Viva Viagra!
Posted on May 18, 1998 at 12:00pm EDT.
Created at great expense and delivered with feverish hype, it may be the most remarkable thing ever to happen to romance. No, not Titanic; we’re talking about Viagra, the sky-blue, diamond-shaped pill for men that treats sexual impotence. Since its introduction by pharmaceutical giant Pfizer last month, the FDA-approved drug—which retails for around $10 a pill and is taken one hour before intercourse—has kicked off a national craze and been used almost nightly by David Letterman (in his monologue). “It has turned the world of sexual medicine on its head,” says Dr. Harin Padma-Nathan, 41, director of the Male Clinic in Santa Monica, Calif., who notes that impotence affects some 52 percent of men between the ages of 40 and 70. “Interest is phenomenal.”
But as glowing testimonials from giddy users pour in, questions about Viagra abound. Dr. Padma-Nathan, a clinical professor at the University of Southern California’s Department of Urology, conducted many of Pfizer’s clinical Viagra trials and now independently champions its use. He invited PEOPLE correspondent Ron Arias to his clinic to discuss what could become the most popular drug in history.
How was Viagra discovered?
It was more by chance than planning. A drug was being studied for its effect on angina, or chest pain. Some of the tested male patients reported that their erections were better. The angina study was shelved, but some 4,500 patients have since been examined in Viagra studies.
How effective is Viagra?
Even men who had their prostate removed, who normally would be 100 percent impotent, have responded dramatically. Diabetic men who haven’t had erections for years now have normal erections. It also helps most men who can’t perform for psychological reasons. About 70 percent of men taking it say it allowed them to have normal sexual relations.
Does Viagra increase sexual desire?
No. It’s not an aphrodisiac. If you take this pill and there is no physical or other erotic stimulation, nothing will happen. Nor can it enhance the performance of men who suffer no sexual dysfunctions.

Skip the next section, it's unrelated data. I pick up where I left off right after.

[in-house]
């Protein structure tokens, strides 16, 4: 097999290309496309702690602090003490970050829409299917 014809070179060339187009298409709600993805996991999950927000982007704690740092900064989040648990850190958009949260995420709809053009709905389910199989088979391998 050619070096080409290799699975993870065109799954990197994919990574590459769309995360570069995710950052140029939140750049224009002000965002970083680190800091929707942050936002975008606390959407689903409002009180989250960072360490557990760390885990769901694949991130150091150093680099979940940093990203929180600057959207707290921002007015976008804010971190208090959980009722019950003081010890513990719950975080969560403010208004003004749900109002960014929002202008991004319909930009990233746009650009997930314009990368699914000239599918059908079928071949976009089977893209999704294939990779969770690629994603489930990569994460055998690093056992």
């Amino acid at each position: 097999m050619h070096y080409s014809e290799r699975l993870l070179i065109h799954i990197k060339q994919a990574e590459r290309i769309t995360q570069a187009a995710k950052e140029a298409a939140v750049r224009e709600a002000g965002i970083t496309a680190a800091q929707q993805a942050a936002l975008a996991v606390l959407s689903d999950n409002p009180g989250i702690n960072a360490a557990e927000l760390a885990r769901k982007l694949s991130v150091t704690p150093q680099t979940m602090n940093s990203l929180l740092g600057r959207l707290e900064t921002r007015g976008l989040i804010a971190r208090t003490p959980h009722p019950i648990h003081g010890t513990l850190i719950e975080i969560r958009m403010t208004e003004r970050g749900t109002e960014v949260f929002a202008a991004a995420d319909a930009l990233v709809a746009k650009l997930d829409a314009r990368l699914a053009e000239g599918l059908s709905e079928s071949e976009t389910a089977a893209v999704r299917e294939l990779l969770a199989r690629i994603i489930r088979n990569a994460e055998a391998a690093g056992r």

How safe is Viagra?
Very safe. It can lower blood pressure, but not significantly. It can also cause mild headaches, indigestion and muscle aches. And some patients say it temporarily gives their vision a blue tinge. But we have seen no severe heart or vascular side effects.
How has Viagra changed patients’ lives?
It can diminish depression and improve self-esteem and confidence, sometimes dramatically. One patient of mine, a 60-year-old man, had his prostate removed. He and his wife became like brother and sister. After he took Viagra, they became sexually intimate and positive about life. They bought a boat and plan to sail the world.
Because it increases blood flow to the pelvis, can Viagra improve sexual response in women?
I’m opposed to its use for women until it has been studied in women in clinical trials. We may start such studies this summer.
Why is the drug so expensive?
I think $10 is reasonable, considering the cost of other impotence treatments, such as penile injections, at $25 each, and penile implants, which cost $5,000.
How will Viagra affect relations between men and women?
The birth control pill liberated women, but Viagra won’t liberate men, except from the fear of failure. It will not alter sexual behavior nor cause men to be more aggressive.
Might we see even better impotence drugs in a few years?
Pfizer is working on a Viagra wafer that can be absorbed quickly in the mouth rather than slowly in the stomach, but that’s years away. Competing companies are trying to develop other drugs too.
What’s your reaction to all the Viagra jokes?
I don’t think they’re funny. Impotence is not a joke if you suffer from it. The hysteria will die down, but Viagra will live on to do its job.
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